WASHINGTON - The U.S. presidential candidates differ on how the death-penalty trials of alleged Sept. 11, 2001, conspirators should be conducted.
The Miami Herald reported Monday that Democratic contender Sen. Hillary Clinton of New York said as president she would ask the U.S. Justice Department to determine whether the six detainees, including the suspected mastermind of the Sept. 11 attacks Khalid Sheik Mohammed, could be tried in federal or military court.
''As president, she would direct the Justice Department to evaluate the evidence amassed against these prisoners and make a determination,'' said Lee Feinstein, the Clinton campaign's national security director.
Clinton's rival, Sen. Barack Obama, however, said the alleged conspirators should be tried in federal or traditional military court.
''As a candidate to be the next commander-in-chief ... I think it's important to be careful about commenting on specific cases pending before the tribunals at Guantanamo Bay,'' the Illinois senator said in a statement quoted by the newspaper.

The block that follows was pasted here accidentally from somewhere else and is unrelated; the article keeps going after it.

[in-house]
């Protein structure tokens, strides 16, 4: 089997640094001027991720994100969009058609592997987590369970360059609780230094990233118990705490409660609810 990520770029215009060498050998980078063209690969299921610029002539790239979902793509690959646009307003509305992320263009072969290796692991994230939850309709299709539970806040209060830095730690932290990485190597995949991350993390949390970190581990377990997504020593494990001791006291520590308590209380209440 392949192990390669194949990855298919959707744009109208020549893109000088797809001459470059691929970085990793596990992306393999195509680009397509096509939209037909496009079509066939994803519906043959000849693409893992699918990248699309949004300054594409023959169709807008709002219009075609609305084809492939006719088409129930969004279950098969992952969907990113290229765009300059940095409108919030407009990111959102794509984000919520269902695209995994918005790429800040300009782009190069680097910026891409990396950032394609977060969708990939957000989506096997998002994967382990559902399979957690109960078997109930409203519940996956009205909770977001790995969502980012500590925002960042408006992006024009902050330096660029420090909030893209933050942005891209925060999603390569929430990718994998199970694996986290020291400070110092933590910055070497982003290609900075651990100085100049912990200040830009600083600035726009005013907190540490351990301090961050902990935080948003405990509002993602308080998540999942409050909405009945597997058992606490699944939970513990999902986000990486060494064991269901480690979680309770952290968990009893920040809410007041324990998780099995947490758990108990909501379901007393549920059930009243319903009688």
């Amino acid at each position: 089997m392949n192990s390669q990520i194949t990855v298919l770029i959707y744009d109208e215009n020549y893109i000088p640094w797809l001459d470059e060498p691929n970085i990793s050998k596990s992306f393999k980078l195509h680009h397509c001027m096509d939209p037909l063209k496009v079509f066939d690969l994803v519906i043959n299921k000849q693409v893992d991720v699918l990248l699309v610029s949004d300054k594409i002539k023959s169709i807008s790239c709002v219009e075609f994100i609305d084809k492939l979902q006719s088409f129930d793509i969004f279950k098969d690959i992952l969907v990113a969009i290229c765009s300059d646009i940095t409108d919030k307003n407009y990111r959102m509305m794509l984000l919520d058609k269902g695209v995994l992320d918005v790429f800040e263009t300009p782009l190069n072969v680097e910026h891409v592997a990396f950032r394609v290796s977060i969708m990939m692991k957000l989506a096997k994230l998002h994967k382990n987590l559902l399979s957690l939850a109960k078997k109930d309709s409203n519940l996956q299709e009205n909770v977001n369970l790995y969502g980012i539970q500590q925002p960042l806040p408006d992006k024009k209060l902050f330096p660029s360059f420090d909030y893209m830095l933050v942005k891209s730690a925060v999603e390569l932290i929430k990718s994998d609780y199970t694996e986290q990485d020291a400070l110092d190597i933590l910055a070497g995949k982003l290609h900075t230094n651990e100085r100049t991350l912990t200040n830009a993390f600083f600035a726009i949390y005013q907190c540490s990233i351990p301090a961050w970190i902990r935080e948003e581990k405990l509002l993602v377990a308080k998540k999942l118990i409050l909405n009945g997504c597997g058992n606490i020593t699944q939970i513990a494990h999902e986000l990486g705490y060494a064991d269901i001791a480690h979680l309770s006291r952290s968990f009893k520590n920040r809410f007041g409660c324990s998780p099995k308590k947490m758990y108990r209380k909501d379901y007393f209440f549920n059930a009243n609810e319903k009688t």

On the Republican side, front-runner John McCain said he would to continue the trials at Guantanamo Bay, Cuba.
The Arizona senator has proposed moving Guantanamo detainees to the military's maximum-security prison at Fort Leavenworth, Kan.
Some legal experts have said the detainees would be able to invoke more constitutional rights if they were held in the United States.
"The last thing Senator McCain wants to see is Khalid Sheik Mohammed getting all the legal protections of someone who is arrested for a traffic violation or a criminal violation in the United States," said Randy Scheunemann, who handles foreign policy and national security for McCain's campaign.
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